They believe that legal action currently underway against the Megaupload founder could lead to them receiving a sizable damages award should they win their case. But Dotcom’s lavish lifestyle gives them concerns. The more he spends, the less they could receive should the money begin to run out.
Those concerns were addressed by the High Court’s Judge Courtney, who previously ordered Dotcom to disclose the details of his worldwide assets to his Hollywood adversaries. Dotcom filed an appeal which will be heard in October, but that date is beyond the ordered disclosure date.
As a result, Dotcom took his case to the Court of Appeal in the hope of staying the disclosure order.
That bid has now failed.
Dotcom’s legal team argued out that their client’s October appeal would be rendered pointless if he was required to hand over financial information in advance. They also insisted a stay would not negatively affect the studios since millions in assets are currently restrained in New Zealand and elsewhere.
However, as explained by the Court of Appeal, any decision to stay a judgment is a balancing act between the rights of the successful party (Hollywood) to enforce its judgment and the consequences for both parties should the stay be granted or denied.
While the Court agreed that Dotcom’s appeal would be rendered pointless if disclosure to Hollywood was ordered, it rejected that would have an effect on Dotcom.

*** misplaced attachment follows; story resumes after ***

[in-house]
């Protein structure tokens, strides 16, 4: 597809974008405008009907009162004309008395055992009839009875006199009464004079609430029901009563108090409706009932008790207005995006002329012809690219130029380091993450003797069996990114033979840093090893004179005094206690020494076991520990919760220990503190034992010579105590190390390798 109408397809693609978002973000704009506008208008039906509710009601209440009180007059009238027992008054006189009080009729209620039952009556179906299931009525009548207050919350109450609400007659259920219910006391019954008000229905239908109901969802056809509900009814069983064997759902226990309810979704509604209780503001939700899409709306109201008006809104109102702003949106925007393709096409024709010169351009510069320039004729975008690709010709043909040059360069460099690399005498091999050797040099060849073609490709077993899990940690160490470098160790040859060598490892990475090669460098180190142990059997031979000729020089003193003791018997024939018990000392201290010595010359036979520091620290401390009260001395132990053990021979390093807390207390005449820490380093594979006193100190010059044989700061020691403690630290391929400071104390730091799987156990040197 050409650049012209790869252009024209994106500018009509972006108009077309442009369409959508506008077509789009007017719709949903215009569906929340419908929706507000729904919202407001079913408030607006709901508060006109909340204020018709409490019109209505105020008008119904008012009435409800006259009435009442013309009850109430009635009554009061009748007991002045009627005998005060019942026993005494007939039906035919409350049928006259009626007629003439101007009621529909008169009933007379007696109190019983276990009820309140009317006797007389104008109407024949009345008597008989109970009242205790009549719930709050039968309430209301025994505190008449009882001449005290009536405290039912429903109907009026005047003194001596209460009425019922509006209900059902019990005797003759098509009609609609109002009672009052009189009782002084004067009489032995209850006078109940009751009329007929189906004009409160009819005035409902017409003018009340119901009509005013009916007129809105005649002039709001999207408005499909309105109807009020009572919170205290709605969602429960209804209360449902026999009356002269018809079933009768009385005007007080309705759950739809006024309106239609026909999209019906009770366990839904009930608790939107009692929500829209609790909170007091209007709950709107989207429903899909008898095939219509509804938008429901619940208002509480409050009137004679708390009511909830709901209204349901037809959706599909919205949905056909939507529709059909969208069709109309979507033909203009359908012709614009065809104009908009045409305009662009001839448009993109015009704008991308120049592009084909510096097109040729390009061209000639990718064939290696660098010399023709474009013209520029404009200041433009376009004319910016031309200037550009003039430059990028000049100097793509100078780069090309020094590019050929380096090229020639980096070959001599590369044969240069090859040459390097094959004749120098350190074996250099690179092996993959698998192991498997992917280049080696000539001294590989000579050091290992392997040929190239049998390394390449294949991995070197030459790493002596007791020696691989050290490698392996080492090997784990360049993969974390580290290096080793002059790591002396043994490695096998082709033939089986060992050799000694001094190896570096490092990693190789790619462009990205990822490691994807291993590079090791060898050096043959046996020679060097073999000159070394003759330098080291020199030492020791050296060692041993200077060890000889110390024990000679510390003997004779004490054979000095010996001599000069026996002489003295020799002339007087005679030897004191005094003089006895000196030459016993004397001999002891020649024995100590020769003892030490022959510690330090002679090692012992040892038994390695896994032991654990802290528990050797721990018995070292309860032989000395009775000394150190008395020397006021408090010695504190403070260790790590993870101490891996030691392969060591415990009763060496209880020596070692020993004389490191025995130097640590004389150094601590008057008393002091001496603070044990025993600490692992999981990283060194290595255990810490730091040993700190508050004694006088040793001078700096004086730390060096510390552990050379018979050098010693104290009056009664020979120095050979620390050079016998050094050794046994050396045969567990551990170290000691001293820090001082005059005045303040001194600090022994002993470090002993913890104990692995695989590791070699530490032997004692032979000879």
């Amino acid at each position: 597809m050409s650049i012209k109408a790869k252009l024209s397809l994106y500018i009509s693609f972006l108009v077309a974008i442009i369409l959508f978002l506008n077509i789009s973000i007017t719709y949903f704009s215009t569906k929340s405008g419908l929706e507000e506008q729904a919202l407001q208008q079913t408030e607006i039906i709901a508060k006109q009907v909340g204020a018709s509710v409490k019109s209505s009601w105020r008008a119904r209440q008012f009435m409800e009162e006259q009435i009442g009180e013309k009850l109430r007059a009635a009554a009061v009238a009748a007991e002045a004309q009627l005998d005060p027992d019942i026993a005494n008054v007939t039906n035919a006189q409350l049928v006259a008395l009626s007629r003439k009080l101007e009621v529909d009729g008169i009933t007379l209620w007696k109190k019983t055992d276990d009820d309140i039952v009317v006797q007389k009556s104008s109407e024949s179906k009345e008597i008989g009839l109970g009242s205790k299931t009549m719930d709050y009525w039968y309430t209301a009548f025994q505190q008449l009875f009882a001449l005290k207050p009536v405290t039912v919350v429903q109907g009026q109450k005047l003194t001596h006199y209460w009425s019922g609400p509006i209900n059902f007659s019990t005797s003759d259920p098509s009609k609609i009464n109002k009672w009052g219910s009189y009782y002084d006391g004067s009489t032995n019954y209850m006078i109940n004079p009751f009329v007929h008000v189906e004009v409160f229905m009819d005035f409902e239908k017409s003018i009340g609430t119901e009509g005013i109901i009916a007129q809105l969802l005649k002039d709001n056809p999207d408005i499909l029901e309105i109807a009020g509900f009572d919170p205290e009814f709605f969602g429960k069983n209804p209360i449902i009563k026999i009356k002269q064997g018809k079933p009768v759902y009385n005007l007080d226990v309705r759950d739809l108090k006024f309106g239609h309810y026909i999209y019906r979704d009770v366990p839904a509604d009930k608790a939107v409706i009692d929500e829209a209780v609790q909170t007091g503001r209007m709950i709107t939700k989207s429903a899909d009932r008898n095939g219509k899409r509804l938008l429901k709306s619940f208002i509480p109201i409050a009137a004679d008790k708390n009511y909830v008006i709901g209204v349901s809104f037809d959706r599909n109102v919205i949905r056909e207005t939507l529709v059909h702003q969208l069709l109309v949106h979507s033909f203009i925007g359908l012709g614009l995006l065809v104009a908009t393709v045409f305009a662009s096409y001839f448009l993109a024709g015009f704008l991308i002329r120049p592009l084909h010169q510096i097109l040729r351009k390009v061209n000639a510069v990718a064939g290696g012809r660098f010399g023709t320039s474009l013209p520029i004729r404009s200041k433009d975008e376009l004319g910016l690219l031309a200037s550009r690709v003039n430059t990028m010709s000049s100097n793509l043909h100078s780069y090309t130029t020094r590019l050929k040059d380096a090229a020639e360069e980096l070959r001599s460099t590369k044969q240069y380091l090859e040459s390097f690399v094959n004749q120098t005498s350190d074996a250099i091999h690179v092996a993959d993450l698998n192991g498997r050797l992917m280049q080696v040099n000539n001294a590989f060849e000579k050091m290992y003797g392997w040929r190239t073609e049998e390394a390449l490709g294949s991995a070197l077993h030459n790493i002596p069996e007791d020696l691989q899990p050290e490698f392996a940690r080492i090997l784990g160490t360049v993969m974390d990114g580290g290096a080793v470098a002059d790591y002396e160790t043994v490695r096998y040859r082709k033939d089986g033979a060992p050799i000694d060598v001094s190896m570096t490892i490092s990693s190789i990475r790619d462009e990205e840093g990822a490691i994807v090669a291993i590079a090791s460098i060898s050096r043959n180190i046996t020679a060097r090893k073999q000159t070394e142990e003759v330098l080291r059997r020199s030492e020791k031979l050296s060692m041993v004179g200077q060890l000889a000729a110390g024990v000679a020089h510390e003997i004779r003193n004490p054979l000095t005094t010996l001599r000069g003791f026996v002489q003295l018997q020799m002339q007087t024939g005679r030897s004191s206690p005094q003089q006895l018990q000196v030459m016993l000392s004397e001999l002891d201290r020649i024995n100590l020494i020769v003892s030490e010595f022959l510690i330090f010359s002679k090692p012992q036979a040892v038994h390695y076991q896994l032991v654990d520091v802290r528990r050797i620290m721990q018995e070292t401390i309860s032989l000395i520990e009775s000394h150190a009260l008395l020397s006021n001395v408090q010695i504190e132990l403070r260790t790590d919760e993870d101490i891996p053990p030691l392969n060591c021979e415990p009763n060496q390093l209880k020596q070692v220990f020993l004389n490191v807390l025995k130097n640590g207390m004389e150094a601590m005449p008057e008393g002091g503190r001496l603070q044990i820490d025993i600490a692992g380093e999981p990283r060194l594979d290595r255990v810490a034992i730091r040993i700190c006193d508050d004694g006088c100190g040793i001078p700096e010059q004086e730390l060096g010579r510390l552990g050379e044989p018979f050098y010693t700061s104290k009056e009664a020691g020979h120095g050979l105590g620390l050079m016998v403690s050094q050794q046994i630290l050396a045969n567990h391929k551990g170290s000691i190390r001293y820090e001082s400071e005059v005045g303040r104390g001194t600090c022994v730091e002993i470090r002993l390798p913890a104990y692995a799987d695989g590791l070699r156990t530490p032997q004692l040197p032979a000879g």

“[T]he mere fact that appeal rights are rendered nugatory is not necessarily determinative and in the circumstances of this case I consider that this consequence carries little weight. This is because Mr Dotcom himself does not assert that there will be any adverse effect on him if deprived of an effective appeal,” the decision reads.
The Court also rejected the argument put forward by Dotcom’s lawyer that the disclosure of financial matters would be a threat to privacy and amounted to an “unreasonable search”.
The Court did, however, acknowledge that Dotcom’s appeal would deal with genuine issues. That said, the concern over him disposing of assets outweighed them in this instance.
In respect of the effect of a stay on the studios, the Court looked at potential damages in the studios’ legal action against the Megaupload founder. Dotcom’s expert predicted damages “well below” US$10m, while the studios’ expert predicted in excess of US$100m.
The Court noted that Dotcom has now revealed that his personal assets restrained in both New Zealand and Hong Kong are together worth “not less” than NZ$ 33.93 million (US$ 28.39m). However, all of Dotcom’s assets are subject to a potential claim from his estranged wife, Mona, so the Court judged Dotcom’s share to be around NZ$17m.
As a result the Court accepted that there was an arguable case that eventual damages would be more than the value of assets currently restrained in New Zealand.
As a result, Dotcom is ordered to hand the details of his financial assets, “wherever they are located”, to the lawyers acting for the studios. There are restrictions on access to that information, however.
“The respondents’ solicitors are not to disclose the contents of the affidavit to any person without the leave of the Court,” the decision reads.
As legal proceedings in New Zealand continue, eyes now turn to Hong Kong. In addition to Dotcom’s personal wealth subjected to restraining order as detailed above, an additional NZ$25m owned by Megaupload and Vestor Limited is frozen in Hong Kong. Next week Dotcom’s legal team will attempt to have the restraining order lifted.